Working with personality disordered offenders – A practitioner’s guide.

pdf-addThis guide was prepared by Oxleas NHS Foundation Trust in collaboration with Camden & Islington NHS Foundation Trust. It was funded by the Department of Health and the National Offender Management Service..


Personality disorder is a recognised mental disorder. Studies have estimated that it affects between 4 and 11% of the UK population and between 60 and 70% of people in prison. Until recently personality disorder was neglected by services and often regarded as untreatable. However, the National Institute for Clinical Excellence has published guidance on management and treatment and, gradually, more services are recognising and catering for this disorder. The evidence base is developing and the prognosis is no longer as negative as once thought.

This guide has been produced to support offender managers. However, it is likely to be useful for others, including social workers, psychologists, prison officers, drug and alcohol agency staff and mental health nurses working in community and secure settings.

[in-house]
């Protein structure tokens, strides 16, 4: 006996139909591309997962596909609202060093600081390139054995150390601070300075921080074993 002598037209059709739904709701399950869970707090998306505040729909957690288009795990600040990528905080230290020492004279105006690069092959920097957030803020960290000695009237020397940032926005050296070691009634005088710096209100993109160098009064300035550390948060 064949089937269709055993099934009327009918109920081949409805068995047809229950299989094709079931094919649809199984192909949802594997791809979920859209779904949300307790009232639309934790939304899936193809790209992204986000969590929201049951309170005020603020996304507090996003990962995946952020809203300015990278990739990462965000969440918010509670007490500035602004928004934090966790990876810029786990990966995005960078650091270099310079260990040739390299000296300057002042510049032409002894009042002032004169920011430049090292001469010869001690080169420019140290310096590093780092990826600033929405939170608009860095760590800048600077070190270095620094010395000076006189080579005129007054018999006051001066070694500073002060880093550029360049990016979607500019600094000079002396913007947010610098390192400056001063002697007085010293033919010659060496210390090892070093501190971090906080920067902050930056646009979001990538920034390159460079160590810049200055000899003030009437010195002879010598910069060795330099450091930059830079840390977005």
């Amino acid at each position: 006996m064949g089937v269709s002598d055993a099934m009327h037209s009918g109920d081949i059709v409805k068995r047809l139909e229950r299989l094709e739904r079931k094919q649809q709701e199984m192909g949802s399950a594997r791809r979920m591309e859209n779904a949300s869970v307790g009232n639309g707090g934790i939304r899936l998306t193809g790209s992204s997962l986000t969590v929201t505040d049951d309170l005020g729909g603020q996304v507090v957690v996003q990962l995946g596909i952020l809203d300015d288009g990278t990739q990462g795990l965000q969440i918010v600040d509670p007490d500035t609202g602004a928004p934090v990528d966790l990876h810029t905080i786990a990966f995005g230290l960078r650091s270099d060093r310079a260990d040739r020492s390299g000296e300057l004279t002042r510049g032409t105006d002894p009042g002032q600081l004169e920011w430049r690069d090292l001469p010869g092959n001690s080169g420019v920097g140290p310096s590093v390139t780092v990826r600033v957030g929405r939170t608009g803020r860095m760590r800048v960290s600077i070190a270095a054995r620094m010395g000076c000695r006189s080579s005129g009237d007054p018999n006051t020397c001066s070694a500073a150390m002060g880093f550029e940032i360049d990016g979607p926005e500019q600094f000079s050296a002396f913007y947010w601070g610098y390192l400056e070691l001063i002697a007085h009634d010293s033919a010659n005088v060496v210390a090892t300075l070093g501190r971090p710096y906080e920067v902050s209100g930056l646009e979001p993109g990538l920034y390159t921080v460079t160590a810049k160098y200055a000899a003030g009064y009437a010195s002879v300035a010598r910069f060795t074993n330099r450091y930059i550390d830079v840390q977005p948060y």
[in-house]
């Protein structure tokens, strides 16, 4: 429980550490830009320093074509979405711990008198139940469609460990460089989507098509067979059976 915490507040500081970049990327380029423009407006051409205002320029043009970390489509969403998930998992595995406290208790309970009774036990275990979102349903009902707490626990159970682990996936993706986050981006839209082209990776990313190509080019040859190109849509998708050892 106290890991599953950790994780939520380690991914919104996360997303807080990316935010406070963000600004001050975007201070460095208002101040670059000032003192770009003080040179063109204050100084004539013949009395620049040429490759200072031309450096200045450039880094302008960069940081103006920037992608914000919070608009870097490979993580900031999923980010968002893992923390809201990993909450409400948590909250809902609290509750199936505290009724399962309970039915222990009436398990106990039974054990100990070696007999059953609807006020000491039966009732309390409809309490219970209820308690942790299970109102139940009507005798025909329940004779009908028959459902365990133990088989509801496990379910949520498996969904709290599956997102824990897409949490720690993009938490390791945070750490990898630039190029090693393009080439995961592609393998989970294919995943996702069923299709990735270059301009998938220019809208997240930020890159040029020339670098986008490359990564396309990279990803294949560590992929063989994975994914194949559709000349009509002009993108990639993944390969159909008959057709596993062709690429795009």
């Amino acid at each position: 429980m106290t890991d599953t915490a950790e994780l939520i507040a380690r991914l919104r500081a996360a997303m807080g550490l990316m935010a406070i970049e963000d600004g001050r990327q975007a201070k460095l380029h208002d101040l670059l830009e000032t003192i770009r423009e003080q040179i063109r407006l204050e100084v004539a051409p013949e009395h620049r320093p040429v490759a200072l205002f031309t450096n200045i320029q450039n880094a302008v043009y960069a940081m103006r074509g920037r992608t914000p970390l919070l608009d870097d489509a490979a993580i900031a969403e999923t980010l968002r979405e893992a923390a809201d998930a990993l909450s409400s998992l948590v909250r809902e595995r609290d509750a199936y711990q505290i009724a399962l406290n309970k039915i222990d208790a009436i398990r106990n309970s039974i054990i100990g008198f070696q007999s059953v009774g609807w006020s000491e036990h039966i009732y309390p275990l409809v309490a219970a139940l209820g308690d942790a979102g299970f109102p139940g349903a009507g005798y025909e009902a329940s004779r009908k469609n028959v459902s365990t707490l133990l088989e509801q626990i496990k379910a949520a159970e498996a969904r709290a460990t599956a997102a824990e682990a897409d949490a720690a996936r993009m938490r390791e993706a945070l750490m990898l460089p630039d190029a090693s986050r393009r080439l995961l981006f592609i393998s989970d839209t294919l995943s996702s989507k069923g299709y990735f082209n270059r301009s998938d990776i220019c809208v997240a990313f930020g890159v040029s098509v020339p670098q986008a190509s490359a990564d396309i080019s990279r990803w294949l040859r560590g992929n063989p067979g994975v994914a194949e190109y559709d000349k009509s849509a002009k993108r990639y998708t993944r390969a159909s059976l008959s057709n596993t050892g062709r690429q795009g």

It provides information about personality disorder and practical advice on how to manage people who can be extremely challenging. It also considers the effect this work can have on staff wellbeing, identifying the signs and consequences, and suggesting how staff can protect themselves.

The guide is of particular use to staff working with offenders who present a high risk of violent or sexual offence repetition and of causing harm to others. Personality disorder is linked to these behaviours. It is also more likely to be present in offenders who:

  • End up being recalled to prison
  • Accumulate adjudications
  • Breach hostel rules
  • Drop out of or fail to make progress in accredited programmes
  • Make complaints about staff
  • Self-harm
  • Are transferred to secure NHS settings, and
  • Cause staff to go off sick.

This guide also supports the delivery of the Department of Health and National Offender Management Service strategy for offenders with personality  disorder. NHS and NOMS have a joint responsibility for this population and the needs of offenders with personality disorder can best be met through joint operations along a pathway of active interventions. This guide supports the frontline staff who work day-to-day to make the strategy a reality.